Robotics is no longer a secret and the investments keep coming. Silicon Valley Robotics has just released its annual snapshot on the state of robotics in Silicon Valley. The report is a combination of qualitative interviews with the CEOs, founders or directors of 30 robotics technology companies and analysis of publicly available funding data for a broad range of robotics companies, both in Silicon Valley and beyond.
We estimate the amount of venture capital going to robotics technologies at over $1 billion (USD) in the last 5 years. While this is a small fraction of the amount of money invested in other sectors, it is a clear indication of interest in robotics technologies.
This Silicon Valley Robotics snapshot of the state of robotics in the area in 2014, shows underlying trends and growth patterns. The report will be available to SVR members or to other organizations to purchase from March 7 2015.
One of the issues we faced creating this report is that it’s still difficult to find accurate and up-to-date information on robotics, in spite of the increasing prevalence of online business intelligence, via sites like CrunchBase, AngelList, CBInsights, Mattermark and Tableau. Online data is often crowdsourced, self reported or incomplete. Error is frequent, particularly in the categorization of a company as a ‘robotics’ company.
Silicon Valley Robotics is in a good position to validate the publicly available data by cross-referencing information about robotics companies across our membership networks. Right now, robotics is still a small world. As one of the survey respondents said, “The list of people in the world who really, really know this stuff is very short.”
We were conservative in our use of lists and cross referenced across several sources, to find that in aggregate, more than $1 billion USD was invested in robotics companies in the 5 years from the end of Q3 2009 to the end of Q3 2014. The real total is almost certainly more than that, but it’s clear that the level and amount of investment in robotics is increasing, and in ways that mirror trends reported more generally in funding.
The categorization of ‘what is a robot’ will only become more of an issue as robotics is moving well beyond the traditional manufacturing and industrial sector. It is no longer as simple as factory robots for factories, and farming robots for farms. New collaborative robots and compliant robot arms may be useful across in many sectors and smart automation will become the norm. Smart automation or distributed robotics will mean that machines not necessarily considered as ‘robots’ on their own, will be capable of working together intelligently as a robotic system.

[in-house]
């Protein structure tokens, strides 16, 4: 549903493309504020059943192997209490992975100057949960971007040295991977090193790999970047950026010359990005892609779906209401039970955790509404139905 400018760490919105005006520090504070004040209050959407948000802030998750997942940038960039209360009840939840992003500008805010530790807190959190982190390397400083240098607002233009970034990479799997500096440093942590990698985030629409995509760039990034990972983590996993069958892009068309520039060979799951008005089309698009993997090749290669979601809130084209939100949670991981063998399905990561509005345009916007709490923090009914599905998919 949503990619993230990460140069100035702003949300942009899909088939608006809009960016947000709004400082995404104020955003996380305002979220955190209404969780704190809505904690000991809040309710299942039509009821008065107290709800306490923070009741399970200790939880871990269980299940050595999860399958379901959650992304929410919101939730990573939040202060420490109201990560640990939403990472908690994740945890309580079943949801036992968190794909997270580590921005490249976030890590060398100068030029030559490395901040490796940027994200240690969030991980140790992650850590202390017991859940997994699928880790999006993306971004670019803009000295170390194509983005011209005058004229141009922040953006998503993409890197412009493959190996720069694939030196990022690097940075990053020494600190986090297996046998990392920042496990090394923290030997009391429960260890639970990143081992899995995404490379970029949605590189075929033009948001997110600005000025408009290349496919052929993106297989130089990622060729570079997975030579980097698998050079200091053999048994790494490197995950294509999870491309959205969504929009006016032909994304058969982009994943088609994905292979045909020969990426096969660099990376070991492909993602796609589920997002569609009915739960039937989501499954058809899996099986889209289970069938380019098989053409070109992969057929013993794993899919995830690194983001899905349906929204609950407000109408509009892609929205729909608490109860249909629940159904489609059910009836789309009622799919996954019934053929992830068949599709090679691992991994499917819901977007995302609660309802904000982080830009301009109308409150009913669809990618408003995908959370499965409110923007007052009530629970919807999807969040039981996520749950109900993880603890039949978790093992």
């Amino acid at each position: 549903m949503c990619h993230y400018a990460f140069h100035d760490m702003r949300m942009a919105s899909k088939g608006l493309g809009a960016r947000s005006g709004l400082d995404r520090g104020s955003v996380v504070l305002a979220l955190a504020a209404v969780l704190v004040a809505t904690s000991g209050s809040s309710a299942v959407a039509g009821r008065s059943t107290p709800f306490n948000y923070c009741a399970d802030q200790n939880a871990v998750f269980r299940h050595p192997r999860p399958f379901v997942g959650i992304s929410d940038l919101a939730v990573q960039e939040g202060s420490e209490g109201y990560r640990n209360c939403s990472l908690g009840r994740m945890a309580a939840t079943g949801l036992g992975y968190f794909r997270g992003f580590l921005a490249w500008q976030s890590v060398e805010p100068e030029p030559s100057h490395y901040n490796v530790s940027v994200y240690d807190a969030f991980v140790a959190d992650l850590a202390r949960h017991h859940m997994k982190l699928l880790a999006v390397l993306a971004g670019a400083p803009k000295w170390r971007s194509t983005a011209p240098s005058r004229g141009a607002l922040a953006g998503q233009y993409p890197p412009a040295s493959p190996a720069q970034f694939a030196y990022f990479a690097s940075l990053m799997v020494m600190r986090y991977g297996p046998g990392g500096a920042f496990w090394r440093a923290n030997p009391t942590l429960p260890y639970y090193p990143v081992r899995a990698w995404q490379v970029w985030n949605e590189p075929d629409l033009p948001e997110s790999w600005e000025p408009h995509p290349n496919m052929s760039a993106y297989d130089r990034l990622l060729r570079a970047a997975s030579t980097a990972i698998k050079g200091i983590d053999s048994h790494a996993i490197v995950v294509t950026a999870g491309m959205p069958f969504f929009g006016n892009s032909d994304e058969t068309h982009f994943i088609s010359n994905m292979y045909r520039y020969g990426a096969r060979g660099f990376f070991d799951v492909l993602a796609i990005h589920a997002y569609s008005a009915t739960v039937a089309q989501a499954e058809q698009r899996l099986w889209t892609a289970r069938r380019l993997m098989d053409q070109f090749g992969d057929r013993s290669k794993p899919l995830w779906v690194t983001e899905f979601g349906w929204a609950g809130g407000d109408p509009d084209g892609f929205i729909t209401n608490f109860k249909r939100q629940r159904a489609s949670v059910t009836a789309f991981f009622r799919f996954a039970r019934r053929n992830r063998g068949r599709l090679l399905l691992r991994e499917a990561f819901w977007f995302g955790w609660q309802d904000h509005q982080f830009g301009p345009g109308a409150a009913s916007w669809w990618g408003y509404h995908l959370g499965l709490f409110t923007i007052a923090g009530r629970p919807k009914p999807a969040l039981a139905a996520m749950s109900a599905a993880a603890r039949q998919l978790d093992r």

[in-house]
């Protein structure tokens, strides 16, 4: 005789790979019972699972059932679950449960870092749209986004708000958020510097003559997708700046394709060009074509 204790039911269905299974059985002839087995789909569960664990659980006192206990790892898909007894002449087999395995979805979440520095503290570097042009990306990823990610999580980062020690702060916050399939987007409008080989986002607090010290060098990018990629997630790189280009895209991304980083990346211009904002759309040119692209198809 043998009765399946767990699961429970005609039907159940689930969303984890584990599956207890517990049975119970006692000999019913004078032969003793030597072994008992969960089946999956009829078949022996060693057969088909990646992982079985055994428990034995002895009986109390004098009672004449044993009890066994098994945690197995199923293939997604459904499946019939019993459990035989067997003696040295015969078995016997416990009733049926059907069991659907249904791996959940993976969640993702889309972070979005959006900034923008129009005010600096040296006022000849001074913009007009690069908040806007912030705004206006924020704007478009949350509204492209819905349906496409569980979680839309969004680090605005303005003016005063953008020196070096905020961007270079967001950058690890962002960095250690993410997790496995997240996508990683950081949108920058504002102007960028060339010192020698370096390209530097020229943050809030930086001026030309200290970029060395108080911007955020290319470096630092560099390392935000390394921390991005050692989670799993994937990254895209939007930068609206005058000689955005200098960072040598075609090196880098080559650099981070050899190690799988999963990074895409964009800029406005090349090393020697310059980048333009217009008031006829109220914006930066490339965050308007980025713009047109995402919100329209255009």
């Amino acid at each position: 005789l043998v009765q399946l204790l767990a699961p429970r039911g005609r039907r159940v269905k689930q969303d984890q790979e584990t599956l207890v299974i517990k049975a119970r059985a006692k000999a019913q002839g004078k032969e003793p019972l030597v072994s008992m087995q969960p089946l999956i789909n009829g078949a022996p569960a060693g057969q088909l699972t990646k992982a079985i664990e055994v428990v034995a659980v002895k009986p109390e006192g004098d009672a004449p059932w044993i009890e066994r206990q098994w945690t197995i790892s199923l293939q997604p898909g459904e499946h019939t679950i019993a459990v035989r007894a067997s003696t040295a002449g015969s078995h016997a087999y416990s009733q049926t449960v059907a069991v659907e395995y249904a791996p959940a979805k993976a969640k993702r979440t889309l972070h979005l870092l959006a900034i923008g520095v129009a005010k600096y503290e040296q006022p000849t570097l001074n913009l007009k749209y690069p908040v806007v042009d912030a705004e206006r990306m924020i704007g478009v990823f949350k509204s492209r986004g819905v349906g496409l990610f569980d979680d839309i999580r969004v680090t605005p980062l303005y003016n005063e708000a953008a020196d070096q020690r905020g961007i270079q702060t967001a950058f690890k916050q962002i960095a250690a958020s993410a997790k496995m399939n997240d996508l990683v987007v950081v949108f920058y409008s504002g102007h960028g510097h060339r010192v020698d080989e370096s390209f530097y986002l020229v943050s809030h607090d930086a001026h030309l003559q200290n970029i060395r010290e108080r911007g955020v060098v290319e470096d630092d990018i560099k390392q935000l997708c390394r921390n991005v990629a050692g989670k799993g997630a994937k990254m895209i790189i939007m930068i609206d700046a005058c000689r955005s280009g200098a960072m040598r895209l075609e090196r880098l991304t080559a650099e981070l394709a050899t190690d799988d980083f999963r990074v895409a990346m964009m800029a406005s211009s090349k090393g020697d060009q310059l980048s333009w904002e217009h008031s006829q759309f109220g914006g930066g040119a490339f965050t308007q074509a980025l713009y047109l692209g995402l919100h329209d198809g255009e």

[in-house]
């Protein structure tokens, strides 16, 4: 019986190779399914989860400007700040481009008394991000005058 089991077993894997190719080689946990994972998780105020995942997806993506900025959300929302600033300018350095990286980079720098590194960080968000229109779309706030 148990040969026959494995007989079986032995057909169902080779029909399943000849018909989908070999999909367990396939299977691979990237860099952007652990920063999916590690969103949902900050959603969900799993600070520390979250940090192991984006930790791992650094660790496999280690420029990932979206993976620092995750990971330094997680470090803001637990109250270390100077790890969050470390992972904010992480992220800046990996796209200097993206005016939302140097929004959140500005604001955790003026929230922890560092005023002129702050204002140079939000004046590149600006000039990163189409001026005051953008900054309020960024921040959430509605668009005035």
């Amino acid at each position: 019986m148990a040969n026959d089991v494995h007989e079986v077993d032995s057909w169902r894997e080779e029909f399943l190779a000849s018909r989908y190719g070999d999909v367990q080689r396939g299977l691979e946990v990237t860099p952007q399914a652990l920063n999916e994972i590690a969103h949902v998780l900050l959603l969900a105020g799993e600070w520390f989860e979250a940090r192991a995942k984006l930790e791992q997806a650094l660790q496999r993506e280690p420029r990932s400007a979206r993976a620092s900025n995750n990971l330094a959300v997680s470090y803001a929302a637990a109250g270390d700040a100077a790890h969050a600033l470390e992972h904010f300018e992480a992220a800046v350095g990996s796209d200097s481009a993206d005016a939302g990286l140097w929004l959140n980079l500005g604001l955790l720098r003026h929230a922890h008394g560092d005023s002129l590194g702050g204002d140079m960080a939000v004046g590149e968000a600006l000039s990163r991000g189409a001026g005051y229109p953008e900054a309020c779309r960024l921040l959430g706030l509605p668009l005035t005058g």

With robotics still a small but diverse field, qualitative interviews with robotics company CEOs, founders and directors are a very effective way to understand the new trends, before they appear statistically. Even so certain trends were already becoming well defined, ie. the negative impact of FAA lack of regulation in the UAV sector. Another strong trend was the positive impact of ROS on the speed with which robotics startups were emerging and commercializing.
Smart phones are having a major impact on robotics, with a more reliance on modularity, BYOD (bring your own devices) and algorithmic solutions. One survey respondent describes this as a “shift towards computational complexity over mechanical complexity.”
“Finally we’re seeing a trend towards an industrial internet of things, where machinery and infrastructure needs to be monitored and connected, which aligns well with the product we’re developing.”
If there is any lesson to be learnt from the last 15 years in the software world, it’s that some of the current crop of early stage robotics companies will create new categories and become ‘category kings’, leaving the old categories of industrial or service robotics behind.
Copies of the report will be available from March 7th.